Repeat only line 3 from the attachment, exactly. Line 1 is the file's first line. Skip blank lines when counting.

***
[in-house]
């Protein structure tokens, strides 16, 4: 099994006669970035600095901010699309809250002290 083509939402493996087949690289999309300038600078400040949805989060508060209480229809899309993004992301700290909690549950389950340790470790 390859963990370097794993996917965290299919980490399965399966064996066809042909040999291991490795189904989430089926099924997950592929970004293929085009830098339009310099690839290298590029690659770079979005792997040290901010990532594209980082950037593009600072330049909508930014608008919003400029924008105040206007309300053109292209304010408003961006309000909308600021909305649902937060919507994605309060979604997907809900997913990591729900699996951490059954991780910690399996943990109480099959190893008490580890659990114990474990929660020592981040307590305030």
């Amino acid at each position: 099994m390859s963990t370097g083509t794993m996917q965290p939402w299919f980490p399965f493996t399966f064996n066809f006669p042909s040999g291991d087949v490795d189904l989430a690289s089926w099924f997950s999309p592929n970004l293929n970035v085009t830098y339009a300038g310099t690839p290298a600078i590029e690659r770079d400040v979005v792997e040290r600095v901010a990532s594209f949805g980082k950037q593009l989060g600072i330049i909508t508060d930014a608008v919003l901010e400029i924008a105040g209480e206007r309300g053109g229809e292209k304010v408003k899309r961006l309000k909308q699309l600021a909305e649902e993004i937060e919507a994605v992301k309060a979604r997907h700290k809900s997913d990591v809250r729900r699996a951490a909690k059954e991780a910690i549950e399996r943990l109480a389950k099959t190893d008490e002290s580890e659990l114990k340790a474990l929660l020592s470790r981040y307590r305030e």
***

């Amino acid at each position: 099994m390859s963990t370097g083509t794993m996917q965290p939402w299919f980490p399965f493996t399966f064996n066809f006669p042909s040999g291991d087949v490795d189904l989430a690289s089926w099924f997950s999309p592929n970004l293929n970035v085009t830098y339009a300038g310099t690839p290298a600078i590029e690659r770079d400040v979005v792997e040290r600095v901010a990532s594209f949805g980082k950037q593009l989060g600072i330049i909508t508060d930014a608008v919003l901010e400029i924008a105040g209480e206007r309300g053109g229809e292209k304010v408003k899309r961006l309000k909308q699309l600021a909305e649902e993004i937060e919507a994605v992301k309060a979604r997907h700290k809900s997913d990591v809250r729900r699996a951490a909690k059954e991780a910690i549950e399996r943990l109480a389950k099959t190893d008490e002290s580890e659990l114990k340790a474990l929660l020592s470790r981040y307590r305030e």